The dollar edged higher in early European trade Friday, continuing to benefit from Wednesday’s surprise move by the Federal Reserve in bringing forward its timetable for raising interest rates.
At 2:55 AM ET (0755 GMT), the Dollar Index, which tracks the greenback against a basket of six other currencies, traded less than 0.1% higher at 91.933, after earlier hitting a more than two-month high above 92. The index is on course for a weekly gain of 1.5%, its largest since September.
USD/JPY dropped 0.1% to 110.06, after climbing to a 11-week high of 110.82 on Thursday, EUR/USD was largely unchanged at 1.1906, just above a two-month low, GBP/USD was down 0.1% at 1.3904, around a six-week low, and the risk-sensitive AUD/USD was down 0.2% at 0.7536, near a two-month low.
The dollar is still reaping the rewards of the U.S. Federal Reserve, the country’s central bank, taking a more hawkish stance than expected and planning for two interest rate increases of 25 basis points in 2023, a year earlier than expected.
This represented an abrupt change from the previous meeting when none of these officials were looking for hikes during that year. Additionally, Fed chief Jerome Powell indicated that the members of the Federal Open Market Committee had begun the conversation on stopping the bank’s massive bond-buying program.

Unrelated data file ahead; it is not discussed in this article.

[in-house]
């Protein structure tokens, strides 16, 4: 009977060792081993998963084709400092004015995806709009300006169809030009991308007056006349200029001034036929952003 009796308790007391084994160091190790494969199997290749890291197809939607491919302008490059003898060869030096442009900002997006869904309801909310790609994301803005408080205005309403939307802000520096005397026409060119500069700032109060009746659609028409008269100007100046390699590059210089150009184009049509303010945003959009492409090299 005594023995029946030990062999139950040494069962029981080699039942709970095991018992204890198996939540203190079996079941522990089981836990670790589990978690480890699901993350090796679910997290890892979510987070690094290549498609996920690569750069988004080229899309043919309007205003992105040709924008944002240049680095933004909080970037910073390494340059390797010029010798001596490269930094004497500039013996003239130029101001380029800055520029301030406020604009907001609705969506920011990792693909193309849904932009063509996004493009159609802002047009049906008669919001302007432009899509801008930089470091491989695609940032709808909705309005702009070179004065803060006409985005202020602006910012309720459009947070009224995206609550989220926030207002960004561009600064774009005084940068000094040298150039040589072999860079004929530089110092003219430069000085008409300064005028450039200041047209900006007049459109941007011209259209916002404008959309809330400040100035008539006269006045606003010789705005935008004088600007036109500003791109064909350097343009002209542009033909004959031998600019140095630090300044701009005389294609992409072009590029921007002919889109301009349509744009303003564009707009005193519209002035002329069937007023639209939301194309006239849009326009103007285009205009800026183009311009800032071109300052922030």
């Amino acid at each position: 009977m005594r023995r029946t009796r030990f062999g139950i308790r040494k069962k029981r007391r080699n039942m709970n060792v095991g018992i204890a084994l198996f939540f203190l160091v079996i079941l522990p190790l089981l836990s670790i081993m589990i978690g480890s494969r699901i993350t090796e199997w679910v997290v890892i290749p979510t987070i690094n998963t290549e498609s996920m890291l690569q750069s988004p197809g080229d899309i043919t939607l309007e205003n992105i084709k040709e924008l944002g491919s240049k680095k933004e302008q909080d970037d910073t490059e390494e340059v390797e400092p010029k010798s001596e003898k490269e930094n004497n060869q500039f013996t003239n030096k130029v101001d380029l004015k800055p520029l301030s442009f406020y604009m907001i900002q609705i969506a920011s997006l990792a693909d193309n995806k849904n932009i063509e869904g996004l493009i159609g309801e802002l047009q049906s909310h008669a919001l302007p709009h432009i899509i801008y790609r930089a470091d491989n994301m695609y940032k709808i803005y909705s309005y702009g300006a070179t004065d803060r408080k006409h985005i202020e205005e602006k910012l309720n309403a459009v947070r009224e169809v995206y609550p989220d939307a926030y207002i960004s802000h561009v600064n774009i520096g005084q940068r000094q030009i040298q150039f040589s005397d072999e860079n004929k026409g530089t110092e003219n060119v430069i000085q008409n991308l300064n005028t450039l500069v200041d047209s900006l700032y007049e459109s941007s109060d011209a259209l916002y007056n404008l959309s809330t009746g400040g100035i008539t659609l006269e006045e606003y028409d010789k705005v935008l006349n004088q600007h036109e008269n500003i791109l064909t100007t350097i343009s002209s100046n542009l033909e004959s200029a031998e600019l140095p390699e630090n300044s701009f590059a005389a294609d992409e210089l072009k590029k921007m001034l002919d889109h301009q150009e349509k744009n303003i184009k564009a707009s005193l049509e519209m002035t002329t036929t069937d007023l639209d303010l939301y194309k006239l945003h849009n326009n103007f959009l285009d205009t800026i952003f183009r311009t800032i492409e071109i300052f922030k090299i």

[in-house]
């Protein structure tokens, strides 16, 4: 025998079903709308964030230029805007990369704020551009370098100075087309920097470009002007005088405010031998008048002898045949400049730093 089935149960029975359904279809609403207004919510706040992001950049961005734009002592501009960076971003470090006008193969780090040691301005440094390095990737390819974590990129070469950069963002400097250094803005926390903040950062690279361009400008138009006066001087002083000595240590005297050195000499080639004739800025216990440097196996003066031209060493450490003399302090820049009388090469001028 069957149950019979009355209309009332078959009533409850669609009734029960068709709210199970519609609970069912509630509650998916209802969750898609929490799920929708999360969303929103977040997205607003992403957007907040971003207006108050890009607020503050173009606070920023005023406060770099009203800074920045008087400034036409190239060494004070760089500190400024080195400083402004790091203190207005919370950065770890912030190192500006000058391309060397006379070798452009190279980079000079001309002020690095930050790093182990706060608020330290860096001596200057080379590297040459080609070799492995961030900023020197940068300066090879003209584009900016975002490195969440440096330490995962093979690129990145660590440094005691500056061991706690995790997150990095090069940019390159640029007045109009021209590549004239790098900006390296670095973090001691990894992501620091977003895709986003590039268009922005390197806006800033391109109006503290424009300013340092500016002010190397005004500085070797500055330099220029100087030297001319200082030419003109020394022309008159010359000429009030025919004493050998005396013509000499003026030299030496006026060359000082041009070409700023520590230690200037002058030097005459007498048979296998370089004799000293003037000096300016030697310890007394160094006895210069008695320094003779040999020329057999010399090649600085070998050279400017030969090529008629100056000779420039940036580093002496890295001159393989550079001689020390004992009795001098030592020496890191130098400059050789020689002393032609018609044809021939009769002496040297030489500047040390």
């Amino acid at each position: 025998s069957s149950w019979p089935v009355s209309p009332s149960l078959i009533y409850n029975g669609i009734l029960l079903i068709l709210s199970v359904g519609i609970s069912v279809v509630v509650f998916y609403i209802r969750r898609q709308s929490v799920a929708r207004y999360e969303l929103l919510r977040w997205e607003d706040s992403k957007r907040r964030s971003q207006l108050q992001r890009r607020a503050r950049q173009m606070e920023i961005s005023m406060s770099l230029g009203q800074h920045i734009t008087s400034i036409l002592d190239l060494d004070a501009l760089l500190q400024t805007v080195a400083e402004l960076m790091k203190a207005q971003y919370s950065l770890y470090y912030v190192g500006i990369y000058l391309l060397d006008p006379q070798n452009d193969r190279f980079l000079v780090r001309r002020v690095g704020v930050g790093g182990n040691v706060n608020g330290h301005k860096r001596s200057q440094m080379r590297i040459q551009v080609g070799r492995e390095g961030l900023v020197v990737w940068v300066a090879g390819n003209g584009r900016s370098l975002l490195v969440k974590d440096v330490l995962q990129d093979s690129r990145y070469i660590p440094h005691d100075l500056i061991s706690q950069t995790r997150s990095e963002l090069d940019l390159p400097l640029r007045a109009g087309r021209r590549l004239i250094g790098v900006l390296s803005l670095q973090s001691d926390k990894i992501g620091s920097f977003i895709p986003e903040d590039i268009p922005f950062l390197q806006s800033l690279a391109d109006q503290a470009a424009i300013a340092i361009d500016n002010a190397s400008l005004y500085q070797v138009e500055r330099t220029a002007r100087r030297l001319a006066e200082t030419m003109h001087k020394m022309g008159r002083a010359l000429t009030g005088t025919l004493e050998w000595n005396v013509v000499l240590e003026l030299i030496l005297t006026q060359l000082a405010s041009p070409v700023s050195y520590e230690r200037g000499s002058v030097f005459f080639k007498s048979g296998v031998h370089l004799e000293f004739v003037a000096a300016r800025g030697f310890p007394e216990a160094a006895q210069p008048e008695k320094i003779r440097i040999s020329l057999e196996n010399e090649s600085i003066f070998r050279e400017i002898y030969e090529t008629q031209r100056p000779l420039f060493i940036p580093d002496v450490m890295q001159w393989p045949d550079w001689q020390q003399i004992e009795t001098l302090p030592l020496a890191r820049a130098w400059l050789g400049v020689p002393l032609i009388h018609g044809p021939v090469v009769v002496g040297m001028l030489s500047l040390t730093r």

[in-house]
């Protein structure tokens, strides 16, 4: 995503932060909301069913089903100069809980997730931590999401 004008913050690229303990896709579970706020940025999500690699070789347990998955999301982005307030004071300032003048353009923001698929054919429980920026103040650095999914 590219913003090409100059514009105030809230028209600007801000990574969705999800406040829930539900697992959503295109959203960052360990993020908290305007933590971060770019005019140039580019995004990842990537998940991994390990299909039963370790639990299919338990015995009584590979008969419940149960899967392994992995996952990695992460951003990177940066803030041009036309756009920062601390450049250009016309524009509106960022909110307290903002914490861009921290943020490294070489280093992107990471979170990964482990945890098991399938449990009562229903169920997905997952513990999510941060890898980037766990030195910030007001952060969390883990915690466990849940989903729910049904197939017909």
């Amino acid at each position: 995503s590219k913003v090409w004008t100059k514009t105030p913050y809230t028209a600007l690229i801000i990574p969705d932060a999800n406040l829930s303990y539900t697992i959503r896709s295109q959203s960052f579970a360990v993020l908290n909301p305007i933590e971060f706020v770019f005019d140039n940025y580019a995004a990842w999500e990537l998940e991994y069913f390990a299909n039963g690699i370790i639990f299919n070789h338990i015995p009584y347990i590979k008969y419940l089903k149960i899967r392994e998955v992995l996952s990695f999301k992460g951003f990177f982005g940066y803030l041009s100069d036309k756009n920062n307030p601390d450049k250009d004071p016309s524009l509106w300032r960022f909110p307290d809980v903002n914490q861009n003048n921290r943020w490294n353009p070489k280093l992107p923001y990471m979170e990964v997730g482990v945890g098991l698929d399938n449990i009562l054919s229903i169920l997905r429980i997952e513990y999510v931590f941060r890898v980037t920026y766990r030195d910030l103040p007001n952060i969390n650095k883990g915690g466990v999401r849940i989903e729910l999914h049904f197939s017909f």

These moves suggest to the market that the days of readily abundant liquidity are drawing to a close.
“ We think tapering is likely to be telegraphed at the Jackson Hole Symposium in late August, with a formal announcement coming at the September FOMC meeting, and an actual tapering of purchases taking place in Q4,” said analysts at ABN Amro, in a note.
Earlier Friday, the Bank of Japan kept its key interest rates unchanged, as expected, and decided to extend by six months the September deadline for its programs to help pandemic-hit firms.
Japan's economy is struggling to rebound from the measures put in place to combat the virus, after gross domestic product fell an annualised 3.9% in the first quarter.
Core consumer prices rose 0.1% in May from a year earlier, the first year-on-year increase since March 2020 but still far removed from the central bank's 2% goal.
On Thursday, the Swiss National Bank, Turkey’s central bank and the Norges Bank all kept interest rates unchanged, with the Norwegian central bank signalling a raise in September as its economy recovers more quickly than most of its peers.